What does this mean for ESG investing? Larger companies with more resources to focus on data and investor relations can make some noise, but smaller companies either can’t report many of these metrics or face real hurdles if forced. And those smaller companies are often doing the most interesting ESG-ish things like developing new clean energy technologies. In our troll through academia, refactoring the accounting standards doesn’t seem like a solution.
The Jury Is Still out on Measuring Social
Perhaps the most difficult part of ESG to really measure is the “S” — Social. Have you ever read a corporate mission statement that didn’t have some version of “We’re a company made up of people! We love our people!” in it? Human capital is one of the largest assets any company has, and yet, it’s pretty much only carried on corporate books as an expense item, or worse, a set of employment liabilities. But even in the most mundane workforce, not even the most cynical CEO would ever suggest that the quality of the staff actually didn’t matter to the business.
But measuring how “good” your workforce is seems impossible. Like governance, it’s easiest to point out when companies get something horribly wrong (like being sued for union-busting or sexual harassment) than when they do something right, like simply treating their folks like humans.
One approach to calculating human capital investment is discussed in a March 2022 paper, “The Stock Market Valuation of Human Capital Creation,” written by Regier and Rouen and published by the Harvard Business School. They looked at the amount of money spent on people in the past and how that’s correlated with operating income in the present, with the idea that “investing in people” should have a quantifiable return, which should then show up in stock prices. And honestly, the dots don’t quite connect. It turns out analysts hate it when companies spend more on people and there’s so little disclosure to work with. It’s a tough nut to crack.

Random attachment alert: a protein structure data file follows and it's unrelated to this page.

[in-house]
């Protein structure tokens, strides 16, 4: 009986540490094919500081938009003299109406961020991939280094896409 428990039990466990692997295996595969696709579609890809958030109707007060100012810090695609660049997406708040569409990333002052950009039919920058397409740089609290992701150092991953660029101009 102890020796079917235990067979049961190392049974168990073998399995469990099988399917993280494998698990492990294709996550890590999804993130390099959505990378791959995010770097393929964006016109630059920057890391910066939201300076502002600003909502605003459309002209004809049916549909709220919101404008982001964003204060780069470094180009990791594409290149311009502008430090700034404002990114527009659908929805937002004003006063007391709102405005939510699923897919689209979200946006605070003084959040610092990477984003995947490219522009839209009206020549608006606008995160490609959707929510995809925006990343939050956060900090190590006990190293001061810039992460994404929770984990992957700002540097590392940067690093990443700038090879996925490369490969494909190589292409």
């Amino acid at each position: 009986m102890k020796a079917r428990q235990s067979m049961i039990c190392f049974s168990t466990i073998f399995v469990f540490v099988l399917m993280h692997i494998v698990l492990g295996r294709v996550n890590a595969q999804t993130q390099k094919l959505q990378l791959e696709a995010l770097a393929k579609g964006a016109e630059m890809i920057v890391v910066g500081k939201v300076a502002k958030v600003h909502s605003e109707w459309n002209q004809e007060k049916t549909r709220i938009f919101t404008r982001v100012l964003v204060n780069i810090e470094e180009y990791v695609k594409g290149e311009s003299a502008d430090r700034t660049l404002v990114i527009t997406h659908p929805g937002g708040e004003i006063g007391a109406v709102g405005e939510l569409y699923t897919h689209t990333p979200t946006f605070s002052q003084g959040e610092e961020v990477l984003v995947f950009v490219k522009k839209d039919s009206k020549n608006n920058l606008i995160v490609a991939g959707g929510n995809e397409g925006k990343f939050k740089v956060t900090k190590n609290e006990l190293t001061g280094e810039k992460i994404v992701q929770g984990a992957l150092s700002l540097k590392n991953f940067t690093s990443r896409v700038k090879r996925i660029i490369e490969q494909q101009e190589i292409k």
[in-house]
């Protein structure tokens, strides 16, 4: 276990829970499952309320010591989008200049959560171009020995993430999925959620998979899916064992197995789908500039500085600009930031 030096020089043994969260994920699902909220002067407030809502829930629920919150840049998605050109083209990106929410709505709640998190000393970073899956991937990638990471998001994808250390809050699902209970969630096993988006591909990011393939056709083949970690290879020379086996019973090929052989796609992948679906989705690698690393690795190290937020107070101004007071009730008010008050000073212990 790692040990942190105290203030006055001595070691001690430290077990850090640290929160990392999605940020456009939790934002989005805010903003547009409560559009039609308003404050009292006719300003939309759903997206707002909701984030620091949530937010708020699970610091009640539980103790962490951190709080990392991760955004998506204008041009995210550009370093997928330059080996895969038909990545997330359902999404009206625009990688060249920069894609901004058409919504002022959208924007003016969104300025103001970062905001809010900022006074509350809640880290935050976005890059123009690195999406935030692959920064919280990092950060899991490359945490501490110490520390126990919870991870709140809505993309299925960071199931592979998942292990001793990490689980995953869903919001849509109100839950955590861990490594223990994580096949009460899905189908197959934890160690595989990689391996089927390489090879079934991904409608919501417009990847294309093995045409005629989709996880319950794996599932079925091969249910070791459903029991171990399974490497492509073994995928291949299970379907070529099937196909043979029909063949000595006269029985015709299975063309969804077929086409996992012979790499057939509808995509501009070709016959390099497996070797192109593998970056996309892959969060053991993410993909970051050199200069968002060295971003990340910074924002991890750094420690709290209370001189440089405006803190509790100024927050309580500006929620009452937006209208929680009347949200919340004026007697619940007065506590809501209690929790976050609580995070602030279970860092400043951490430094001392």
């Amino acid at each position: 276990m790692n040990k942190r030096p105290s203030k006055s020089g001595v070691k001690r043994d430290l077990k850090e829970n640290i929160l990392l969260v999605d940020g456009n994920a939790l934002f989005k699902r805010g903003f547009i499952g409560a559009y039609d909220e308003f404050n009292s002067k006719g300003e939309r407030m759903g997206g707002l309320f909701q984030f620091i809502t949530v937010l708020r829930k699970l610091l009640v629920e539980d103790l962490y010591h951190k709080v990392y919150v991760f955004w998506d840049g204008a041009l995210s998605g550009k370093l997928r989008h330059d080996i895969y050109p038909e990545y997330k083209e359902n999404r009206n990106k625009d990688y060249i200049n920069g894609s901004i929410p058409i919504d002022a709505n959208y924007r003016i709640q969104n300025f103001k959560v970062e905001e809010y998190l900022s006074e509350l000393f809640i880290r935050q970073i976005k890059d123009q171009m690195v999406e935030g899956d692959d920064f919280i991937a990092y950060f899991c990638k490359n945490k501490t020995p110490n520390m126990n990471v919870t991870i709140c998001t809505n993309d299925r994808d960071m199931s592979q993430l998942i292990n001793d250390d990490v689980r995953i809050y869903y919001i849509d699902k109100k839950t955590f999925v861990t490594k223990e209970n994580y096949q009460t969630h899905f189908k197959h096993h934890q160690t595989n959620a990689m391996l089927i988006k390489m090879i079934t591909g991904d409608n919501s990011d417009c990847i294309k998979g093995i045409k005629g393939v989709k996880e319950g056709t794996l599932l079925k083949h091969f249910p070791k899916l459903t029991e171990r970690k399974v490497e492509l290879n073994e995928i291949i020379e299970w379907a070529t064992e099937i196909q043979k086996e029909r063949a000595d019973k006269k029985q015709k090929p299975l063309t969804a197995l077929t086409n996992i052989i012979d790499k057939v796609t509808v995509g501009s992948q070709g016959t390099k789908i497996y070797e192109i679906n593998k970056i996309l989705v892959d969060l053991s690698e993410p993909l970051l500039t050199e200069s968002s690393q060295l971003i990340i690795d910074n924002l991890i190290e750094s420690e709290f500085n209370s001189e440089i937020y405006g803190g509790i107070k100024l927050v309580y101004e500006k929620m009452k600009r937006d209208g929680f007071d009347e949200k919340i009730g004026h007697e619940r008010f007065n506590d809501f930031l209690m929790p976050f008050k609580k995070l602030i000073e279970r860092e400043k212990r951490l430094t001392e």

“Given these limited disclosures, investors face informational challenges when attempting to recognize the variation in firms’ abilities to effectively invest in intangible assets broadly and generate human capital specifically,” Regier and Rouen concluded.
One thing that we do know, however, is that companies where everyone reports being happy tend to perform better. That’s been tested a bunch, but the correlation/causation issues are always thorny. After all, terrible companies tend to have miserable employees primarily because they’re terrible companies.